I mean. That’s not true though, is it? Muggle-borns’ families find out about witches and wizards, and as far as we know from the books, there’s not an influx of Muggle parents and siblings demanding magical solutions to their problems. I get that it’s not on the same scale as if the entire Muggle population knew, but still, I feel like this is a pretty flimsy justification for segregation and it lends a lot of weight to the “the treatment of Muggles = racism” interpretation. It also doesn’t give Muggles much credit and furthers the othering of them done by wizarding people and, yeah, it’s pretty all-around bad. Really, all wizards would need to do is show Muggles the way their society is run and Muggles would realize they’re better off trying to solve their own problems.

The other troubling thing is this, after Harry talks to Malfoy:

“And what are Slytherin and Hufflepuff?”

“School houses. There’s four. Everyone says Hufflepuff are a lot o’ duffers, but -”

“I bet I’m in Hufflepuff,” said Harry gloomily.

“Better Hufflepuff than Slytherin,” said Hagrid darkly. “There’s not a single witch or wizard who went bad who wasn’t in Slytherin. You-Know-Who was one.”

First of all, the fact that Voldemort was in Slytherin doesn’t mean that every Slytherin is Voldemort-level evil. Second, I find it unlikely that every single dark witch or wizard was a Slytherin. Just, statistically, that seems improbable. And third, even if it were true, it doesn’t follow that every single Slytherin is bad. If JKR really does want me to buy this, then I also have to point out that maybe the reason all Slytherins go bad is because they’re all painted with the same brush from moment one of becoming a Slytherin, always automatically assumed to be Voldemort sympathizers or even possible Voldemort successors, always treated unfairly and more harshly than any of the other houses just because of the possibility that they’ll end up turning to the dark arts later in life. This is so irritating, and remains so throughout the series. Give me nuance or give me death.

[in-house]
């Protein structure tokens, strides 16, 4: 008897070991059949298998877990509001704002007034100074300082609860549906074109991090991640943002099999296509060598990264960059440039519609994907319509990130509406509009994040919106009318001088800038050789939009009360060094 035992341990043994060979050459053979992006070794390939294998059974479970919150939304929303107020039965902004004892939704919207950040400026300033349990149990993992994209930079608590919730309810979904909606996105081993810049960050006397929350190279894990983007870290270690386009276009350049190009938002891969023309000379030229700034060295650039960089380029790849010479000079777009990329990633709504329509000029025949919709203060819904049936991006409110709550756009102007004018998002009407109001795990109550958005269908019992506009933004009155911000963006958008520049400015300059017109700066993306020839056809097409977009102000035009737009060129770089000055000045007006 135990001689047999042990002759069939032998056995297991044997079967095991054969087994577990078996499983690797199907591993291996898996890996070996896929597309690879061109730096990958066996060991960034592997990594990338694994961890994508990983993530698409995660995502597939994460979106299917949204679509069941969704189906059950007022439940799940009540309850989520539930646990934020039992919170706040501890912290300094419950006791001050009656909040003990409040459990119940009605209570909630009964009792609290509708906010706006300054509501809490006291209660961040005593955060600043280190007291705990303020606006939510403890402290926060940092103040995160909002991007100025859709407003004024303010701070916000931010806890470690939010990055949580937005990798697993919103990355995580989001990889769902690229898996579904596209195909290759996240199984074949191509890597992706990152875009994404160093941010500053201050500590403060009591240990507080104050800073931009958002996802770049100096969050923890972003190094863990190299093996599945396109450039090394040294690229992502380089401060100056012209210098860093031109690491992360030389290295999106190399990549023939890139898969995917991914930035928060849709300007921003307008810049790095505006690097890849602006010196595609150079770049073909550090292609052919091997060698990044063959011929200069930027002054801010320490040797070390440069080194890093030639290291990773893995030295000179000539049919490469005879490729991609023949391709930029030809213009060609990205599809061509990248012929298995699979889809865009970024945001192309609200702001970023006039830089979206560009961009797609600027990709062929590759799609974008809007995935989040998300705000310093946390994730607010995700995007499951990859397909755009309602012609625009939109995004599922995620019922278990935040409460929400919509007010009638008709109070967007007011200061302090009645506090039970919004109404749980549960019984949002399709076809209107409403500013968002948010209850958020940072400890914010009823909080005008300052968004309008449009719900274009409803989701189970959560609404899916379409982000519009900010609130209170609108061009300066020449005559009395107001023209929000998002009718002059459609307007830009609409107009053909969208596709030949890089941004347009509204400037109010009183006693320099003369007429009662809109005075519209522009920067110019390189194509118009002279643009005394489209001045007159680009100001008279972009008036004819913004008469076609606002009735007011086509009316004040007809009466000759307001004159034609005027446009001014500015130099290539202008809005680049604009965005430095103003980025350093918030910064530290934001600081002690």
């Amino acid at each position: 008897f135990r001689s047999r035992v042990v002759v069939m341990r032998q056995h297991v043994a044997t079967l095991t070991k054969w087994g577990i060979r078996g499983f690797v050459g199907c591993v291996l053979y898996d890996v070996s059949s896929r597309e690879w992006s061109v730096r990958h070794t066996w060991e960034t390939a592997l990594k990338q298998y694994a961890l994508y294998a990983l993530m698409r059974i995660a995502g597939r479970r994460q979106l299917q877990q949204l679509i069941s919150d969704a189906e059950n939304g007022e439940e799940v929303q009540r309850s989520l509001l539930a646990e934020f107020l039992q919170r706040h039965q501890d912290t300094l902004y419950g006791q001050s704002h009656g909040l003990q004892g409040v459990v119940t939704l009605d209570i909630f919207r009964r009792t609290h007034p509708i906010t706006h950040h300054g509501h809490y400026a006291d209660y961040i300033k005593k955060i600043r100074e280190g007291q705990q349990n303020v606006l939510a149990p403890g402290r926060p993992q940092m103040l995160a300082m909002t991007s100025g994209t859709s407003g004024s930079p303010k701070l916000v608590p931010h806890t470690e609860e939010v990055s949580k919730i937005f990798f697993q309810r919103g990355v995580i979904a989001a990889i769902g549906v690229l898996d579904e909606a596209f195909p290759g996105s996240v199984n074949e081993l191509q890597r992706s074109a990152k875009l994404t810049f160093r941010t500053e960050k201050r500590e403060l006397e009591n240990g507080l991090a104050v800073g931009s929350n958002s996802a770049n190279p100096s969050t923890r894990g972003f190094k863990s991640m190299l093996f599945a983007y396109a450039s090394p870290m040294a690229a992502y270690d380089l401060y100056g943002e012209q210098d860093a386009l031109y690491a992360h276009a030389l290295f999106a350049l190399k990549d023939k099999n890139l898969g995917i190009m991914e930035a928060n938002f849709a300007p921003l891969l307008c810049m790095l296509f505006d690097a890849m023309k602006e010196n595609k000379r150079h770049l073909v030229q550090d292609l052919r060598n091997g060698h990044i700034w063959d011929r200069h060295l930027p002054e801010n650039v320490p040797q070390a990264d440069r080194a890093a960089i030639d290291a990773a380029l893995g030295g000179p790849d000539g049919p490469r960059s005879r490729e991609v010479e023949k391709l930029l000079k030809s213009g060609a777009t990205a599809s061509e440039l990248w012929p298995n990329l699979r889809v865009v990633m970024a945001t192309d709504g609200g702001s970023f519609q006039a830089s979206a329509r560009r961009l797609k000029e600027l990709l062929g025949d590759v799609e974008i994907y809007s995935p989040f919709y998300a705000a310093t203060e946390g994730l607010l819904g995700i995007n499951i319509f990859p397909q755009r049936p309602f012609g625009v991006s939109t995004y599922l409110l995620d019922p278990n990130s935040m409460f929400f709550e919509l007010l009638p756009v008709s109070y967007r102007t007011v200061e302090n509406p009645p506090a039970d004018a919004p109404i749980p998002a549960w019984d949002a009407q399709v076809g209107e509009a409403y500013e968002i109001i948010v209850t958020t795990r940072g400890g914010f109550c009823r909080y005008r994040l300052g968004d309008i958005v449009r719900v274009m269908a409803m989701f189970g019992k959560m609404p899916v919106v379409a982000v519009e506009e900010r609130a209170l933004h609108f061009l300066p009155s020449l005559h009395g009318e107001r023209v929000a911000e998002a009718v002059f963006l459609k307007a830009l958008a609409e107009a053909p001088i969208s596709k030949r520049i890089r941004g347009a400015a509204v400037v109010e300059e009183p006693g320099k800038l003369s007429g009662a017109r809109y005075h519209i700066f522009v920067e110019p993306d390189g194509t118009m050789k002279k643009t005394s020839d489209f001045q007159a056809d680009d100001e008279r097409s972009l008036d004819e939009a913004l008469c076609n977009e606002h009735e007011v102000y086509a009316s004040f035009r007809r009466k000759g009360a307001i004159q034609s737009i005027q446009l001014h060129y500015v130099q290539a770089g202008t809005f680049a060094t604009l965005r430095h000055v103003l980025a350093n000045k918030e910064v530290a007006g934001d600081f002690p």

Next up, we’re on our way to Hogwarts. Finally!

In this chapter, Hagrid calls Uncle Vernon a great prune and a great Muggle and Dudley a great lump and a great puddin’ of a son, and it’s … great.

Honestly, it isn’t a very long or eventful chapter, until you really think about it from Harry’s perspective. He starts the night cold and hungry, sleeping on the floor, thinking of all the terrible birthdays he’s had in his life, and ends it with the knowledge that he’s a wizard, that he’ll soon be escaping the Dursleys to go to Hogwarts, that his parents are famous and so is he. He gets a birthday cake and sees owl post in action and witnesses Dudley getting a pig’s tail. He has Diagon Alley to look forward to, even though he doesn’t really know what that is at this point.

And the way Hagrid introduces all these things to him is just so … I love Hagrid. He’s wonderful. So matter-of-fact about it. Just, “Harry – yer a wizard.” I keep trying to imagine what my thoughts would be after hearing that one little sentence, and I can’t do it. I wouldn’t believe him, almost certainly, I would think I’d misheard him, possibly, I would have eventually ended up at the same place Harry did, probably.